Payments to Government Combined total of taxes other than income and current income taxes 52,885
Economic Value Retained (Distributed) 137,496

(1)Amounts represent the combined results for the predecessor and successor periods, but exclude amounts associated with the Company’s restructuring.
(2)Operating costs includes employee wages and benefits, net of (i) operator recovery charges, and (ii) capitalized exploration and development costs, which are presented within capital investment.

Indirect Economic Impacts
203-2 Significant indirect economic impacts See Details
GRI G4 OGSS: RESERVES
GRI G4-OG1 Volume and type of estimated proved reserves and production See Details
See information and charts below
Proved Reserves Data Year Ended December 31, 2020

As of December 31, 2020, Denbury’s total proved oil and natural gas reserves were approximately 143 million barrels of oil equivalent (“MMBOE”), consisting of 140 million barrels of crude oil, condensate and natural gas liquids (together, “liquids”), and 16 billion cubic feet (3 million BOE) of natural gas. Reserves were 98% liquids and 97% proved developed, with 57% of total proved reserves attributable to Denbury’s CO2 EOR operations. Total tertiary reserves at December 31, 2020 were 82 MMBOE and total non-tertiary reserves were 61 MMBOE.

Tertiary Properties Oil (MBbls) Natural Gas (MMcf) TOTAL MBOEs
Gulf Coast Region 70,577 70,577
Rocky Mountain Region 11,618 11,618
Total Tertiary 82,195 82,195
Non-Tertiary Properties
Gulf Coast Region 11,726 13,474 13,972
Rocky Mountain Region 46,578 2,130 46,933
Total Non-Tertiary 58,304 15,604 60,905
Total 140,499 15,604 143,100

The reserve estimates were prepared in accordance with Financial Accounting Standards Board Codification Topic 932, Extractive Industries – Oil and Gas, using the arithmetic averages of the first-day-of-the-month NYMEX commodity price for each month during 2020. These prices were $39.57 per Bbl for crude oil and $1.99 per MMBtu for natural gas.

Production Data Year Ended December 31, 2020

Denbury’s 2020 production totaled 49,828 barrels of oil per day (“Bbls/d”) and 7,938 thousand cubic feet (“Mcf”) of natural gas per day. Oil production included 34,135 Bbls/d from tertiary properties and 15,693 Bbls/d from non-tertiary properties.

Tertiary Properties Oil (Bbls/day) Natural Gas (Mcf/day)
Gulf Coast Region 26,675
Rocky Mountain Region 7,460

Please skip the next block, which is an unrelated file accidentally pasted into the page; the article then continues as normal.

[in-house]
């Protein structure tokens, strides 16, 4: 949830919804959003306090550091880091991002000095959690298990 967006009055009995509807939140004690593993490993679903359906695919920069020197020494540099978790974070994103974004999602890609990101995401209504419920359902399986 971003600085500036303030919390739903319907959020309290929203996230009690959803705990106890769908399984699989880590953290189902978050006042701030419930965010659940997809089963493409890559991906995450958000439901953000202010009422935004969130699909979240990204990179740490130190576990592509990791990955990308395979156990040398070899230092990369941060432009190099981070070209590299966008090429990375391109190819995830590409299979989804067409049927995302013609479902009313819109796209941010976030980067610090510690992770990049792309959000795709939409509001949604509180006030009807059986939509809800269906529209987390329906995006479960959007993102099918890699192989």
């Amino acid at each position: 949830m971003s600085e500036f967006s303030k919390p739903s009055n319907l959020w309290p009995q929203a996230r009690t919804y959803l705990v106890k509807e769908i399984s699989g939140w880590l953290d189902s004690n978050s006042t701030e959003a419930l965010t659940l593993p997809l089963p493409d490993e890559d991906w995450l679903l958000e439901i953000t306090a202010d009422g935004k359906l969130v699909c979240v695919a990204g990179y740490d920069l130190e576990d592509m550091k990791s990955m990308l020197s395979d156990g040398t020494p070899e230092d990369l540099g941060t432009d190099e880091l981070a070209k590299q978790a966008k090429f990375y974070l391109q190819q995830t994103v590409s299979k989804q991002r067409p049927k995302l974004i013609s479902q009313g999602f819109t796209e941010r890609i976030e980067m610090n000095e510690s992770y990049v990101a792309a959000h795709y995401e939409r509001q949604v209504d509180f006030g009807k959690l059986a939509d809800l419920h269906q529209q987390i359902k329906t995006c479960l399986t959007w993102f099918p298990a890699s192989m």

Total Tertiary 34,135
Non-Tertiary Properties
Gulf Coast Region 3,267 4,404
Rocky Mountain Region 12,426 3,534
Total Non-Tertiary 15,693 7,938
Total 49,828 7,938

A complete report of our estimated proved reserves, production, our report methodology and definitions is included in our Annual Report on Form 10-K.

GRI 300: ENVIRONMENTAL
Emissions
305-1 Direct (Scope 1) GHG emissions See Details
See information and charts below

We report GHG emissions in accordance with the Environmental Protection Agency’s (“EPA”) Greenhouse Gas Reporting Program (“GHGRP”). We report under the following subparts and in accordance with the following criteria:

Subpart PP – Suppliers of CO2

Subpart PP was finalized by the EPA in October 2009 and has undergone subsequent revisions since it was published. We submitted our first Subpart PP report in September 2011 for the reporting year 2010. Under this subpart, we are required to annually report the amount of CO2 supplied from our CO2 production fields and the amount delivered to various industrial customers, including our enhanced oil recovery ("EOR") operations.

Subpart UU – Injection of CO2

Subpart UU of the GHGRP was finalized by the EPA in 2011 and the first reports were due in September 2012. Subpart UU requires reporting for a well or group of wells that inject CO2 into the subsurface. This includes Underground Injection Control (UIC) Class II wells in which CO2 is injected for the purposes of EOR. This subpart does not include UIC Class VI wells into which CO2 is injected for the purpose of permanent geologic sequestration. Denbury currently does not operate any Class VI injection wells.